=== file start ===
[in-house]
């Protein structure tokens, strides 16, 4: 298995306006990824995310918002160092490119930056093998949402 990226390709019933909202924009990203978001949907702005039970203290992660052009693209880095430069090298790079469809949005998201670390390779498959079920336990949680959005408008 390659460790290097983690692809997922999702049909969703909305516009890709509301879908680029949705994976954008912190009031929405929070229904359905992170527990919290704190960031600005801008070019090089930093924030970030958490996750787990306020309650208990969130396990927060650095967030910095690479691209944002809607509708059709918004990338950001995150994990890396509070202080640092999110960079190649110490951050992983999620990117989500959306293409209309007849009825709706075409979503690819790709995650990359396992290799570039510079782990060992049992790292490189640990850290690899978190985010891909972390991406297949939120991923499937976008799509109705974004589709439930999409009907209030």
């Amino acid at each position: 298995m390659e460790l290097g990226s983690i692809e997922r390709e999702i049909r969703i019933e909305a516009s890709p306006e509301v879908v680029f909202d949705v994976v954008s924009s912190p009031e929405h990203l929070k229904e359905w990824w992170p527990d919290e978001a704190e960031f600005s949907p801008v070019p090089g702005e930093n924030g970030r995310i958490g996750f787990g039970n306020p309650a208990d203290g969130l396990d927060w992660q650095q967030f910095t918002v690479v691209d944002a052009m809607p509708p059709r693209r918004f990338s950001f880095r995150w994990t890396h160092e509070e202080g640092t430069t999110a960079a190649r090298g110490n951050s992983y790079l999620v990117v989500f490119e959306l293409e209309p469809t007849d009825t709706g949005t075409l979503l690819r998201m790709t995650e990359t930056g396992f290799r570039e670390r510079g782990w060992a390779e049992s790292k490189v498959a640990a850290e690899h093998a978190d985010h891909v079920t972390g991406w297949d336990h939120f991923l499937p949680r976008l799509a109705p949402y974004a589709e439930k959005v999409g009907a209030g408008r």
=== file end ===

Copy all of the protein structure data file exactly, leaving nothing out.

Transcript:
[in-house]
């Protein structure tokens, strides 16, 4: 298995306006990824995310918002160092490119930056093998949402 990226390709019933909202924009990203978001949907702005039970203290992660052009693209880095430069090298790079469809949005998201670390390779498959079920336990949680959005408008 390659460790290097983690692809997922999702049909969703909305516009890709509301879908680029949705994976954008912190009031929405929070229904359905992170527990919290704190960031600005801008070019090089930093924030970030958490996750787990306020309650208990969130396990927060650095967030910095690479691209944002809607509708059709918004990338950001995150994990890396509070202080640092999110960079190649110490951050992983999620990117989500959306293409209309007849009825709706075409979503690819790709995650990359396992290799570039510079782990060992049992790292490189640990850290690899978190985010891909972390991406297949939120991923499937976008799509109705974004589709439930999409009907209030």
């Amino acid at each position: 298995m390659e460790l290097g990226s983690i692809e997922r390709e999702i049909r969703i019933e909305a516009s890709p306006e509301v879908v680029f909202d949705v994976v954008s924009s912190p009031e929405h990203l929070k229904e359905w990824w992170p527990d919290e978001a704190e960031f600005s949907p801008v070019p090089g702005e930093n924030g970030r995310i958490g996750f787990g039970n306020p309650a208990d203290g969130l396990d927060w992660q650095q967030f910095t918002v690479v691209d944002a052009m809607p509708p059709r693209r918004f990338s950001f880095r995150w994990t890396h160092e509070e202080g640092t430069t999110a960079a190649r090298g110490n951050s992983y790079l999620v990117v989500f490119e959306l293409e209309p469809t007849d009825t709706g949005t075409l979503l690819r998201m790709t995650e990359t930056g396992f290799r570039e670390r510079g782990w060992a390779e049992s790292k490189v498959a640990a850290e690899h093998a978190d985010h891909v079920t972390g991406w297949d336990h939120f991923l499937p949680r976008l799509a109705p949402y974004a589709e439930k959005v999409g009907a209030g408008r």